Thursday, September 18, 2008


Chris Briem made an excellent point about just how massive the fallout of this recession is. After pointing out that many people are claiming that we shouldn't panic because there hasn't been a one day drop like the one in October 1987, he stirs the pot with this:
How big a drop has wall street endured… another way to look at it is to ask how much growth has there not been on Wall Street for some time. One way to look at the drop today. The level the Dow close at today was first hit in April of 1999. The Nasdaq was nearly twice its current value as far back as 2000. To put that in some perspective, the October 1987 crash put Dow Jones back to where it had been less than a year to a year and a half earlier.
In the wake of that sentiment why do I have a question mark after tragic in the title? Because I'm not so sure that it is. Most of the problem in this recession is the brokerage houses, not the things listed on Wall Street, but Wall Street itself. Brokerage houses are largely being replaced by the individual investor (by being part of a venture capital fund or buying stocks on eTrade) and the hedge fund. If brokerage houses are becoming less and less essential to the economy, it would make sense that they are having more and more trouble finding money. When you combine that with the fact that some of the most brilliant (and most expensive) people in the world are employed by these brokerage houses, they're sure to be running a deficit.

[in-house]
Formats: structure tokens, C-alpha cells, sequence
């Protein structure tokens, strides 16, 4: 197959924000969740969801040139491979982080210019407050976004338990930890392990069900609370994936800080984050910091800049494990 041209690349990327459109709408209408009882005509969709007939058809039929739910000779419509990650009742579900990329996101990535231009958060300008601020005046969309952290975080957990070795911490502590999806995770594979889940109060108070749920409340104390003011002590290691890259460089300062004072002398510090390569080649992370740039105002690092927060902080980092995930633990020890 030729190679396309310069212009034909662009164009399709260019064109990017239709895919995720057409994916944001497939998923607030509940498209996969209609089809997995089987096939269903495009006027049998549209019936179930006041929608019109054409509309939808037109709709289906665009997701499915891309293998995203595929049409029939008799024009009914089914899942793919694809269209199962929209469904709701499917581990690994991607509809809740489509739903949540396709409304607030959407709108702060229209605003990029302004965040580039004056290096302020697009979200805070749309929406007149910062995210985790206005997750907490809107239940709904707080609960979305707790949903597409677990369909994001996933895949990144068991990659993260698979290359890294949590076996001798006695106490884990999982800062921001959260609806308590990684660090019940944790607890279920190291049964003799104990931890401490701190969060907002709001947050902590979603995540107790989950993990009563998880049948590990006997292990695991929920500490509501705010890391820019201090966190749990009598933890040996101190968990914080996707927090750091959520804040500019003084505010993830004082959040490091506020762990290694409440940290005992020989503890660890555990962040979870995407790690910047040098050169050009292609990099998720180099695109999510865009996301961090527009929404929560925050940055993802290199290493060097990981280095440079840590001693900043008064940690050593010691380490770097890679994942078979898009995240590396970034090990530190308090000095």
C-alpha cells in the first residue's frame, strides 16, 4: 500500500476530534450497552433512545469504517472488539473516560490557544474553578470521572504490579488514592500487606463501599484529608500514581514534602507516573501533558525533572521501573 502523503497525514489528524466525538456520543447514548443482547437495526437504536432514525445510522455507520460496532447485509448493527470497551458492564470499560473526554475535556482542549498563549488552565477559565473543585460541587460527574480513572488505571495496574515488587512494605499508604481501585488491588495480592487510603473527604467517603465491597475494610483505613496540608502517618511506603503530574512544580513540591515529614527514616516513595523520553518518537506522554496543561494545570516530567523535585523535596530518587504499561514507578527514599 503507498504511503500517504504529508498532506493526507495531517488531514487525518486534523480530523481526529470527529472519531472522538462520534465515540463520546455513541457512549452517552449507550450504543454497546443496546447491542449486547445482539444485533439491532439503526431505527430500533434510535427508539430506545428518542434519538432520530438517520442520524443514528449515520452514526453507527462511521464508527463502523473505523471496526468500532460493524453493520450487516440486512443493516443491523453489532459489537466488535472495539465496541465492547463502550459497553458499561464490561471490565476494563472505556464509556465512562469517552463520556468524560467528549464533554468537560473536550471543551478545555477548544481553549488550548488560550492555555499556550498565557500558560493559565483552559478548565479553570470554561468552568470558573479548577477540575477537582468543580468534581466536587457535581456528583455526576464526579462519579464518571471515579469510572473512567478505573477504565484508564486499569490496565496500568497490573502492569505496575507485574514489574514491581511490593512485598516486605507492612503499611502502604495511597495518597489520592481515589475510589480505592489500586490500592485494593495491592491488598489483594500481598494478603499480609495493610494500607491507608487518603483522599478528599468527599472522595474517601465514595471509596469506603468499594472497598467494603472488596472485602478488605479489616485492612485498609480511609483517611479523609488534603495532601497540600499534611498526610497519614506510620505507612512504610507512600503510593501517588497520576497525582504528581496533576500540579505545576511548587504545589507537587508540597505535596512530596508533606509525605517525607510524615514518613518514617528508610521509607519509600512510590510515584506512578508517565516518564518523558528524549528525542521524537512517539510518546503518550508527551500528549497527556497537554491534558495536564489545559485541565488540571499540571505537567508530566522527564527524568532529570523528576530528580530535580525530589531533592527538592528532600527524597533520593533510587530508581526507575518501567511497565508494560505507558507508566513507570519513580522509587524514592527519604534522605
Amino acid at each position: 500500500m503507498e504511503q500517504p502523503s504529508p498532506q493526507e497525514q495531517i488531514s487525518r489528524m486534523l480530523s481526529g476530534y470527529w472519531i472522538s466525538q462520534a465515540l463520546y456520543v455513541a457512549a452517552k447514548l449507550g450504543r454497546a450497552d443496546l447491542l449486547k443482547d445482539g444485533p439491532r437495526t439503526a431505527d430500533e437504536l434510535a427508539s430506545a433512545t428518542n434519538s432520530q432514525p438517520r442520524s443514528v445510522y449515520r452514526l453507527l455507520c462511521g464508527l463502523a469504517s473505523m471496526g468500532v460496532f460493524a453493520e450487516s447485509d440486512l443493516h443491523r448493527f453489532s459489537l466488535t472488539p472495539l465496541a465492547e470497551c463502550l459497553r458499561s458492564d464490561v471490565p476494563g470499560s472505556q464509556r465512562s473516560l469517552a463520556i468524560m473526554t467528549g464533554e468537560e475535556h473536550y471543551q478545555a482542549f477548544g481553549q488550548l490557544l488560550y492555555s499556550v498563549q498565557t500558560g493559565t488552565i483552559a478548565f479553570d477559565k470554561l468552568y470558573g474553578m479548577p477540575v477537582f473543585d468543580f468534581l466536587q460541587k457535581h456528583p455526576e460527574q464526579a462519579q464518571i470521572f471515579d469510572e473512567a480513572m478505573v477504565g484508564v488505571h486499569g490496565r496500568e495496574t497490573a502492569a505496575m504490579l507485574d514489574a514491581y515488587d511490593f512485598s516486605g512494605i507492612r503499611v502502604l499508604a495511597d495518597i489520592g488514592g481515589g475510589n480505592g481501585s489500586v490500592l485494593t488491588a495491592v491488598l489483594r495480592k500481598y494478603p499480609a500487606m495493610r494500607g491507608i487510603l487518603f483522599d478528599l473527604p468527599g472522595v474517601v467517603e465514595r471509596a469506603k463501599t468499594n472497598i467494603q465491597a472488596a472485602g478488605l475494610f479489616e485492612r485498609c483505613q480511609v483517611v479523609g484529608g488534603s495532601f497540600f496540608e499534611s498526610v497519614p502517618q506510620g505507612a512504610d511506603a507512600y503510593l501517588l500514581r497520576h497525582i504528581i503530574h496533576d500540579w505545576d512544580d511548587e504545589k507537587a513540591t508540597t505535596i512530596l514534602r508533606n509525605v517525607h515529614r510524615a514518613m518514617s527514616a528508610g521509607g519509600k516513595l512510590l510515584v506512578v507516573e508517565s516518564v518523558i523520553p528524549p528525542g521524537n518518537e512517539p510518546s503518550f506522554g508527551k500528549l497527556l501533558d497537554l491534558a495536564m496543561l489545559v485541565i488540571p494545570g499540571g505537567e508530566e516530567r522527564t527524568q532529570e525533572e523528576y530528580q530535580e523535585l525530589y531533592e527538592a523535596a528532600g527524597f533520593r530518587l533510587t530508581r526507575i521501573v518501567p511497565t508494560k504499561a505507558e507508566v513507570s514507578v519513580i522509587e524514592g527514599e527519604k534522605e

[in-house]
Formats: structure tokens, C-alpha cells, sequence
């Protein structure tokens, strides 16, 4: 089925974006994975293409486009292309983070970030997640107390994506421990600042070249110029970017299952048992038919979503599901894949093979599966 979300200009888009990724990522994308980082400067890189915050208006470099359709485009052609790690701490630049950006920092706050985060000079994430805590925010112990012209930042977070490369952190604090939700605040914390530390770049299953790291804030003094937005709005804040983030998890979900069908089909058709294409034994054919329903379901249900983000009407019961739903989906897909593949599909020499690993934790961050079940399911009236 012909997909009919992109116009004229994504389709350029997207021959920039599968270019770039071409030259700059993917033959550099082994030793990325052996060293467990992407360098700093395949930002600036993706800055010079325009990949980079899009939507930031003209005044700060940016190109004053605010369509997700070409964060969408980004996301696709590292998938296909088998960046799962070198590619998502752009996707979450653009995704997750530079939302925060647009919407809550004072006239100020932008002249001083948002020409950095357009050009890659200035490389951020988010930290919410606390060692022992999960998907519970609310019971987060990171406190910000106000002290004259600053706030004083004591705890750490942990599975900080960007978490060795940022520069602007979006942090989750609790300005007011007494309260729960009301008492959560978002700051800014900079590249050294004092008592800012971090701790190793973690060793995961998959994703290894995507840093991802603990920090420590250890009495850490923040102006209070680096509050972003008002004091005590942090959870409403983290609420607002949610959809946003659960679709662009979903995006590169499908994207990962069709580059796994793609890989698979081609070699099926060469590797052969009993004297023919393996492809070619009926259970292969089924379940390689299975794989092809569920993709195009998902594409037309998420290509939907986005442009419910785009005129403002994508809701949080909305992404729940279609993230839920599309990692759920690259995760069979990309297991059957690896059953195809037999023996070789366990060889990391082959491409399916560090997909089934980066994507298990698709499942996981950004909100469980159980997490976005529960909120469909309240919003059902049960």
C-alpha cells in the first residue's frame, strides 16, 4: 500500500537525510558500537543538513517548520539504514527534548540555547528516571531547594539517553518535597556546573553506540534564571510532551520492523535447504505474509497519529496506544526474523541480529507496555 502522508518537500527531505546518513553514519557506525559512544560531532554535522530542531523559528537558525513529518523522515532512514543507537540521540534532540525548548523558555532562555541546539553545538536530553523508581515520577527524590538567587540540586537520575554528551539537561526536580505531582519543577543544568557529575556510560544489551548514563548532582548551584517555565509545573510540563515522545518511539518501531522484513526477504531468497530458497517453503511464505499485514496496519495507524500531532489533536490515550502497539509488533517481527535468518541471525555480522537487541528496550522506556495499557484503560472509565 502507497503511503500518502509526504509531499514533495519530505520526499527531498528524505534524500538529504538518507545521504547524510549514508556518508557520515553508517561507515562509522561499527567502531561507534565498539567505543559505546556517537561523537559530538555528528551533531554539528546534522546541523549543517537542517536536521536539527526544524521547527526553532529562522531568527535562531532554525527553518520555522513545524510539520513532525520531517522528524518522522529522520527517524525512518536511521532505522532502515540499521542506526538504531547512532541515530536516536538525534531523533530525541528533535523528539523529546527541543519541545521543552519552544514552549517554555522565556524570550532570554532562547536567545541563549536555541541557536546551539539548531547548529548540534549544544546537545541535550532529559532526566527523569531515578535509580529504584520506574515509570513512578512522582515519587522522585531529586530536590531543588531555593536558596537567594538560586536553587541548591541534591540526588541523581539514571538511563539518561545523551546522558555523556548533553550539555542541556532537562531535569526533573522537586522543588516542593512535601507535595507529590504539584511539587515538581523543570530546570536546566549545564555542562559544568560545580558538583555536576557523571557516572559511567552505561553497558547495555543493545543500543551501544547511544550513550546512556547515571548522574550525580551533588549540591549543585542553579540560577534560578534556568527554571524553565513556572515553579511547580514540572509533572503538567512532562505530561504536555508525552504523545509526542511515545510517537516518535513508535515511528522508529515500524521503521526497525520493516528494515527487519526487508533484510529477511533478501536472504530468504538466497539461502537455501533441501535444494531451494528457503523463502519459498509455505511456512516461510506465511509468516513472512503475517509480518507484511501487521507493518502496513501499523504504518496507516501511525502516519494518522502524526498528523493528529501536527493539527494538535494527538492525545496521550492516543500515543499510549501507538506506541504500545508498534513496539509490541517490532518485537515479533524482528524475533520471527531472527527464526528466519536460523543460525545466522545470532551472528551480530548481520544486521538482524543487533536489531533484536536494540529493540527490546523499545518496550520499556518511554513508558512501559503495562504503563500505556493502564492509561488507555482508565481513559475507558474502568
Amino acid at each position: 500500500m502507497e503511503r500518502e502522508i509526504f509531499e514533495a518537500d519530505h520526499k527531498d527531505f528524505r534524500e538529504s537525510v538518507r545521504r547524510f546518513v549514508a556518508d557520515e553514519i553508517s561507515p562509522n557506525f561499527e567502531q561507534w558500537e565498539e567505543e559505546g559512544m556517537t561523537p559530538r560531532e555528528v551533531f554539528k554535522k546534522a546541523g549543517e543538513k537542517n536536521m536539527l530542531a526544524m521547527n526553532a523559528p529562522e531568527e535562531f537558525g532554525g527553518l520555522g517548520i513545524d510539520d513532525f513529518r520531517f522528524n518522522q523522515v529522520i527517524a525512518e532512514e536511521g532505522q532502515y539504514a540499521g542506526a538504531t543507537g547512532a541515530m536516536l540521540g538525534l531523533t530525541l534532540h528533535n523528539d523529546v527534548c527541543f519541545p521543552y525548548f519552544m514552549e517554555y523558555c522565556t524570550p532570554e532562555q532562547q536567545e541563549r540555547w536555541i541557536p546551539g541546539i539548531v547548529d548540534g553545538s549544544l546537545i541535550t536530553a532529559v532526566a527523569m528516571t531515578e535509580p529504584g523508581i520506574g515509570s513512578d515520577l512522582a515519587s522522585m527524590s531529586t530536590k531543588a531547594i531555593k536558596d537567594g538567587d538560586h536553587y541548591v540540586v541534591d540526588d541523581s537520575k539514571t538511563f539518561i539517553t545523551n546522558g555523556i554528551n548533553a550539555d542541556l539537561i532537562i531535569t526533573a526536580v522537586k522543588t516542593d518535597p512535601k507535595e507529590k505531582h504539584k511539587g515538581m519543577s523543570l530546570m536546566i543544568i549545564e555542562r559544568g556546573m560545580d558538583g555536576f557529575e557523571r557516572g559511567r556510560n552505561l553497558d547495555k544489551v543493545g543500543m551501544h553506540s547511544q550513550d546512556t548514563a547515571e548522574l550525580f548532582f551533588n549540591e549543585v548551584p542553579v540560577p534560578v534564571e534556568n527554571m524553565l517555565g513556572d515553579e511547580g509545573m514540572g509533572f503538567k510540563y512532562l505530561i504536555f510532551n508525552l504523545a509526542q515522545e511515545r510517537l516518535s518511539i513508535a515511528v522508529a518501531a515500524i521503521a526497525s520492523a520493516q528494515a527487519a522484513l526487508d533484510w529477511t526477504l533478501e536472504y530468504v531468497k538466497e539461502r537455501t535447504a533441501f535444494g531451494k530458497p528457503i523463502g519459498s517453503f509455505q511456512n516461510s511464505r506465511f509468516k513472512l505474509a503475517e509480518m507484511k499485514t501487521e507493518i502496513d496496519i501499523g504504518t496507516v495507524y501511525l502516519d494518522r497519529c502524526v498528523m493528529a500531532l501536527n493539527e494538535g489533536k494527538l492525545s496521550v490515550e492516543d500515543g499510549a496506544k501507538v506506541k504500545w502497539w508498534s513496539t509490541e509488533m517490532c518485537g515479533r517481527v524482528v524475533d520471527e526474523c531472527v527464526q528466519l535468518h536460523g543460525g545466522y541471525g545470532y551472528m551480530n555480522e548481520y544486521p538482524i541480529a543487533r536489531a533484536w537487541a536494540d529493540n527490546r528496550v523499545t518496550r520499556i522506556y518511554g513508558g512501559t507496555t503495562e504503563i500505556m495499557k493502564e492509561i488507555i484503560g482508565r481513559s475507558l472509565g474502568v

This recession will force Wall Street to evaluate which people it really needs. Rumors are swirling that as many as 150,000 people on or associated with Wall Street will be looking for work. This is good for the economy, not because it's fun to look for work, but because there are other professions that need their skills more. THIS is how a market economy redistributes its work force. I noticed a venture capital firm in NYC has seen this on one level or another and started a website www. Leave Wall Street Join a Start

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